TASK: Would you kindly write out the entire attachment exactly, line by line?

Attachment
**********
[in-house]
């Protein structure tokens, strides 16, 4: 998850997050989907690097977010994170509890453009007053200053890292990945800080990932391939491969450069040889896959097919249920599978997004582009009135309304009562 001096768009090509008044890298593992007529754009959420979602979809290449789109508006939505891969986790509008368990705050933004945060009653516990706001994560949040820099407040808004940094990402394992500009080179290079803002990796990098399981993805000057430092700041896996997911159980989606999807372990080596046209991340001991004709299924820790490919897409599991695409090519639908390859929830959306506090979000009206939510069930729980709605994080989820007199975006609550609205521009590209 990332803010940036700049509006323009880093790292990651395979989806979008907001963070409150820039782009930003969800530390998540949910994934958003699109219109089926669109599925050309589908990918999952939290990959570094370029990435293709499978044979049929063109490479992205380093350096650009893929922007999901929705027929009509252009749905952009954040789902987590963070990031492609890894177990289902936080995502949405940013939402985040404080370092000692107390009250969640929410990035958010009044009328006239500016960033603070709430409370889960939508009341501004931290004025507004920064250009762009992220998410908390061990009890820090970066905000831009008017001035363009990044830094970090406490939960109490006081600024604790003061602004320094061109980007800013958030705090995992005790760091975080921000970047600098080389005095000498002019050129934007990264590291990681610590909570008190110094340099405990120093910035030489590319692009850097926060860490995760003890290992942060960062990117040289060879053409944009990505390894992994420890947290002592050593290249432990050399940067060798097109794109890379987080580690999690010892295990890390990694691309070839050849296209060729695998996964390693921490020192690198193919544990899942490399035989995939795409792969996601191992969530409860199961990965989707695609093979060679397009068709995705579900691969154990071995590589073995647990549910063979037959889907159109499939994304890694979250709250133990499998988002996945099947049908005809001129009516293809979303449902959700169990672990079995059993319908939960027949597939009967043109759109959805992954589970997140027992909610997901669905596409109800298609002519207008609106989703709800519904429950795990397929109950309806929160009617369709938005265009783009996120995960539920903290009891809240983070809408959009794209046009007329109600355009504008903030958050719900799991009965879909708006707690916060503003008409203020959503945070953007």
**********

[in-house]
């Protein structure tokens, strides 16, 4: 998850997050989907690097977010994170509890453009007053200053890292990945800080990932391939491969450069040889896959097919249920599978997004582009009135309304009562 001096768009090509008044890298593992007529754009959420979602979809290449789109508006939505891969986790509008368990705050933004945060009653516990706001994560949040820099407040808004940094990402394992500009080179290079803002990796990098399981993805000057430092700041896996997911159980989606999807372990080596046209991340001991004709299924820790490919897409599991695409090519639908390859929830959306506090979000009206939510069930729980709605994080989820007199975006609550609205521009590209 990332803010940036700049509006323009880093790292990651395979989806979008907001963070409150820039782009930003969800530390998540949910994934958003699109219109089926669109599925050309589908990918999952939290990959570094370029990435293709499978044979049929063109490479992205380093350096650009893929922007999901929705027929009509252009749905952009954040789902987590963070990031492609890894177990289902936080995502949405940013939402985040404080370092000692107390009250969640929410990035958010009044009328006239500016960033603070709430409370889960939508009341501004931290004025507004920064250009762009992220998410908390061990009890820090970066905000831009008017001035363009990044830094970090406490939960109490006081600024604790003061602004320094061109980007800013958030705090995992005790760091975080921000970047600098080389005095000498002019050129934007990264590291990681610590909570008190110094340099405990120093910035030489590319692009850097926060860490995760003890290992942060960062990117040289060879053409944009990505390894992994420890947290002592050593290249432990050399940067060798097109794109890379987080580690999690010892295990890390990694691309070839050849296209060729695998996964390693921490020192690198193919544990899942490399035989995939795409792969996601191992969530409860199961990965989707695609093979060679397009068709995705579900691969154990071995590589073995647990549910063979037959889907159109499939994304890694979250709250133990499998988002996945099947049908005809001129009516293809979303449902959700169990672990079995059993319908939960027949597939009967043109759109959805992954589970997140027992909610997901669905596409109800298609002519207008609106989703709800519904429950795990397929109950309806929160009617369709938005265009783009996120995960539920903290009891809240983070809408959009794209046009007329109600355009504008903030958050719900799991009965879909708006707690916060503003008409203020959503945070953007």